The decision algorithm 134, pertaining to the preferred embodiment, used first in determining when a sleeping person is in a rapid eye movement sleep period, referred to as a REM sleep period, and then in determining when stimuli should be triggered during the sleeping person's stable periods of his or her REM sleep, to cue him or her that he or she is lucidly dreaming, is illustrated in the flowchart presented in FIG. 14. Three hierarchical time periods or intervals are utilized. The shortest time period or hierarchical interval is designated as the Integration Interval 136. During this interval 136, both eye movement signals and body movement signals, illustrated in boxes designated Integrate Eye Movement 138 and Integrate Body Movement 140, are allowed to charge integrating capacitors of the analog signal conditioning circuitry 82, as shown in FIG. 4, or of the integration unit 104, as shown in FIG. 5. This charging occurs before the computer 90 will take a sample 142 of the capacitor voltage reached in the eye movement channel 80, and will also take a sample 144 of the capacitor voltage reached in the body movement channel 86, and thereafter resets the respective integration units 104.
The next longest time period or hierarchical interval is designated as the Trigger Epoch 146. During this interval 146, or next longest time period 146, there are several integration times. In the computer 90, numbers, derived from signals representing eye movement signals or samples 142, and representing body movement signals or samples 144, are respectively averaged over all of the integration times within each trigger epoch 146, arriving at an eye movement channel 80 averaged value 148, and a body movement channel 86 averaged value 150.
These respective averaged values 148, 150, are respectively compared to a user programmable eye threshold 152 and to a user programmable body threshold 154. If the eye movement is above 156 the eye threshold 152, then it has been determined that a sufficient number of eye movements have occurred during that trigger epoch 146 to call it REM sleep or true 158. However, if a sufficient number of body movements create a body average 150 which is above 160, the body threshold 154, during this same trigger epoch 146, then the trigger epoch will be labeled false 162. Only if the body movement average 150 falls below the body threshold 154, will a trigger epoch 146 be labeled true 158.
The third, last, and longest time period or hierarchical interval is designated as the trigger number 166, which determines how many consecutive trigger epochs 166 must be labeled true 168, before a stimulus 170 will be applied. If an insufficient number of consecutive trigger epochs 168 are being labeled true 170, then no, 172, stimulus will be applied.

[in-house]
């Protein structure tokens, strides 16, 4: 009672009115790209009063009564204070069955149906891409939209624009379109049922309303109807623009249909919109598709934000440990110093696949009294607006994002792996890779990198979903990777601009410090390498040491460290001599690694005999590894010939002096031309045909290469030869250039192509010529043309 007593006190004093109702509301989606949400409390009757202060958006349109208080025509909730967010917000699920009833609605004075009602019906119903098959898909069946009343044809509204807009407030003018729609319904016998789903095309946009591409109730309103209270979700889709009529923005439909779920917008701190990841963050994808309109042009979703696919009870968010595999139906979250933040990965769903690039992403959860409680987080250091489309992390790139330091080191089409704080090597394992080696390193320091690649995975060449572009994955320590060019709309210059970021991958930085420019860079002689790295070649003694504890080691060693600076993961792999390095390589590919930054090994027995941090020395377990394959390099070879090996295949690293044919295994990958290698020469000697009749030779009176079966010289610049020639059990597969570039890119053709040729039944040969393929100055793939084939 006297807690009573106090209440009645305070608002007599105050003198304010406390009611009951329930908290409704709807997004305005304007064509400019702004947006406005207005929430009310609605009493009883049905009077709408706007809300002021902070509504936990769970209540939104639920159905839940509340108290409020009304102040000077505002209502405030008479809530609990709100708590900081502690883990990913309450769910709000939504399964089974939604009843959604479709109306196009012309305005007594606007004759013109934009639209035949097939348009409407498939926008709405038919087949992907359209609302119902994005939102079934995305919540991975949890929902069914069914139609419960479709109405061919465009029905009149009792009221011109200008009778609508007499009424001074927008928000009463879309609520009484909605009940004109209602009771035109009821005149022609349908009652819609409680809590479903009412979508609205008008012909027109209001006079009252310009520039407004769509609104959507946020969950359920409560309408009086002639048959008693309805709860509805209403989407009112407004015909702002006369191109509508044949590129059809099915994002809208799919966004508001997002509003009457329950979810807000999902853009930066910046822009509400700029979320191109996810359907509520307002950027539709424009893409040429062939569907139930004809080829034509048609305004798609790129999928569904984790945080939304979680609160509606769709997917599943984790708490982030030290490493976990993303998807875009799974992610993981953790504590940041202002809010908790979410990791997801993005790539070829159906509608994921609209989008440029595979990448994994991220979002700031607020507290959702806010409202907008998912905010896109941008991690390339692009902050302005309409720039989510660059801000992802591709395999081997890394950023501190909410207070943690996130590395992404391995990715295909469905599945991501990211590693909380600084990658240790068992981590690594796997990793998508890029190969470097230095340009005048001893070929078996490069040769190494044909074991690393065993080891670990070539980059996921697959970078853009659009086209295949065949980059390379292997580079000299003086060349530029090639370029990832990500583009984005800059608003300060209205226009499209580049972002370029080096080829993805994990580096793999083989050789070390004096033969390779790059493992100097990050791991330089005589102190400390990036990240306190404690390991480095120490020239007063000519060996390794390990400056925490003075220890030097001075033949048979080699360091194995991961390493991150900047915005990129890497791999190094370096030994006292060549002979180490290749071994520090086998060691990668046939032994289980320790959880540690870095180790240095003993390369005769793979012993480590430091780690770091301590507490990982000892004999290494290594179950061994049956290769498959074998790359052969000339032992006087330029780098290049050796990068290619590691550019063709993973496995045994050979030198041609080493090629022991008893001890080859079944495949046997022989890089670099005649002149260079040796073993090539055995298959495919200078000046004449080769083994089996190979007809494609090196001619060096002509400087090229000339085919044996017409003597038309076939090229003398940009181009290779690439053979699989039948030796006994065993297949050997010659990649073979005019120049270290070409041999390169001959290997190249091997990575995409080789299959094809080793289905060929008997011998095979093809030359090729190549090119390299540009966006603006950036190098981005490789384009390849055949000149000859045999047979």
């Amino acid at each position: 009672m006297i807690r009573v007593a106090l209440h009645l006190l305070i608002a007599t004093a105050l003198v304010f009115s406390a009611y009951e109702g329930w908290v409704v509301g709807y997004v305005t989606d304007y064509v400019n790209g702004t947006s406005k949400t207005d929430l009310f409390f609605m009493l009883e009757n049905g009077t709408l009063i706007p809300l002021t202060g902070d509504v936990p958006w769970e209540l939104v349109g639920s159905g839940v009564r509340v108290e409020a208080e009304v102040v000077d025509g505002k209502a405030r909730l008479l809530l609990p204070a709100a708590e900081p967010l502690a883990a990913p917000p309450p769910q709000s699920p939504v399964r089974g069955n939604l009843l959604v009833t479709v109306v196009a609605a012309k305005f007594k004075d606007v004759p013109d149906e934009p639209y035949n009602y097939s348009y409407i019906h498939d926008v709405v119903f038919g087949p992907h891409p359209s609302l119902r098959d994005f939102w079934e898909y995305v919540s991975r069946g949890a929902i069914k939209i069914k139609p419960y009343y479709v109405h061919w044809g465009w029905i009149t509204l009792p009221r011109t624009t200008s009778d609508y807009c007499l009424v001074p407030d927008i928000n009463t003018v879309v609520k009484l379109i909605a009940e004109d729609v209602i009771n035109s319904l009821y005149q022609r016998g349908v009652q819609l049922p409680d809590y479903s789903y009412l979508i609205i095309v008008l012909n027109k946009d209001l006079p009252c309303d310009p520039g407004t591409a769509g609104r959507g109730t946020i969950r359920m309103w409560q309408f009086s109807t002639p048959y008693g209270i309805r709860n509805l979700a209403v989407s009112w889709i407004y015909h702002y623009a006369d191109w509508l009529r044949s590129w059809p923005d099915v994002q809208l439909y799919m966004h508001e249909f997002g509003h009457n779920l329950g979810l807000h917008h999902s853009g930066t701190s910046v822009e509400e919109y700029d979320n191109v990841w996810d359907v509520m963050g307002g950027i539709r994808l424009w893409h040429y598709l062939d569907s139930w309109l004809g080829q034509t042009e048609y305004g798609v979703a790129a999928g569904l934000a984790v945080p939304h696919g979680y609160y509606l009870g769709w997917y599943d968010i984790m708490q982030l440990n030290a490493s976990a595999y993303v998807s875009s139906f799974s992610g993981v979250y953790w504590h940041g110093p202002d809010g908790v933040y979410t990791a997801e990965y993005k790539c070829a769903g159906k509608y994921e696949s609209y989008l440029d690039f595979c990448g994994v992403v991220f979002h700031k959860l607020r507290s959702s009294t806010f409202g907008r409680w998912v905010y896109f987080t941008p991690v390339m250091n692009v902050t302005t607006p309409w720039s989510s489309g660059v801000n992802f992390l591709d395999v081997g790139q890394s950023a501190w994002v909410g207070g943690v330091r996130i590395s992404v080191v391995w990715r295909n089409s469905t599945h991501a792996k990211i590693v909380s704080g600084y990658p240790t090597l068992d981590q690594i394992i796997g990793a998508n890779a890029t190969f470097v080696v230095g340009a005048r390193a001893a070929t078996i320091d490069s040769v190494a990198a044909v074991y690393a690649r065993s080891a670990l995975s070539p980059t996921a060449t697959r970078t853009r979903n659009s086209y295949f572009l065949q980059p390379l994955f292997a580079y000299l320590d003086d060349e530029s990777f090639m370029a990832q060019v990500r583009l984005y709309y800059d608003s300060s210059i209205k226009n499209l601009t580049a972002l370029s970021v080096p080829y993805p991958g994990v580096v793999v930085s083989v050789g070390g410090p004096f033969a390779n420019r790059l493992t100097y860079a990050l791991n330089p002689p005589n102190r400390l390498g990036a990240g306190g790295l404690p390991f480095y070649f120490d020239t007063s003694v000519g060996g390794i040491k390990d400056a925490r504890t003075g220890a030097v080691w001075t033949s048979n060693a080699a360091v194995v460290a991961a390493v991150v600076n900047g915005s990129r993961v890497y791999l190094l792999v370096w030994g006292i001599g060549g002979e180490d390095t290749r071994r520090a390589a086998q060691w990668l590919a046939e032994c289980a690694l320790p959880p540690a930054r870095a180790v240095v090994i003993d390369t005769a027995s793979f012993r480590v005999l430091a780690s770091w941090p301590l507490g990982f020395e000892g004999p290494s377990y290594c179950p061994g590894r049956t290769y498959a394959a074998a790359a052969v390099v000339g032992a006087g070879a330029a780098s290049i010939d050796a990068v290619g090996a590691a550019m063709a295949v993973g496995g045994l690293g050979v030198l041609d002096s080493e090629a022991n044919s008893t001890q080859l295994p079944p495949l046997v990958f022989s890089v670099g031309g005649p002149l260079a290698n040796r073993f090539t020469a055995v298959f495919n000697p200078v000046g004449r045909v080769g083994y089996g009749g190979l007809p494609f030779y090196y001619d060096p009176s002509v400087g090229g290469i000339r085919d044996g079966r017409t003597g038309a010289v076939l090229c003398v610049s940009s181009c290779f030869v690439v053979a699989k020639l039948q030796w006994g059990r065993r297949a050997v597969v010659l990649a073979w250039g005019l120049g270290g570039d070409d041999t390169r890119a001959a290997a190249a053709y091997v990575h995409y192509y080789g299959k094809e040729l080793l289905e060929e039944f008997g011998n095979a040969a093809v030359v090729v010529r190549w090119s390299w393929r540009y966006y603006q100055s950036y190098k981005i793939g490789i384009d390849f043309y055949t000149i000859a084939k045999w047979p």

To paraphrase or summarize the operation of the preferred embodiment 30 of the equipment 30, in respect to the decision algorithm 134 detection flow, as illustrated in the flowchart of FIG. 14, the process comprises: in the integration interval 136, the resolution of a person's eye movement sensing is determined; in the trigger epoch interval 146, whether or not a person's REM sleep is occurring during a specified interval is determined; and then in the trigger number interval 166, how long a wait is to be, during a continuous period of a person's REM sleep, before applying a stimulus, is determined.
A Chart for Software Implementation Pertaining to the Preferred Embodiment
A software chart for software implementation pertaining to the preferred embodiment 30 of the equipment 30, is illustrated in various aspects in FIG. 15. On the front panel of the computer 90 is the display area 180, or screen 180. Lower on the panel and below the display area 180 are the respective finger tip receiving areas 182, also referred to as buttons 182. There are four of them, and in FIG. 15, they appear as follows: the power or mode button 184; the yes or increase button 186; the no or decrease button 188; and the delay or exit button 190; an additional button on the mask. The mask button 74 or mask switch 74 also functions as equivalent to delay or exit button 190.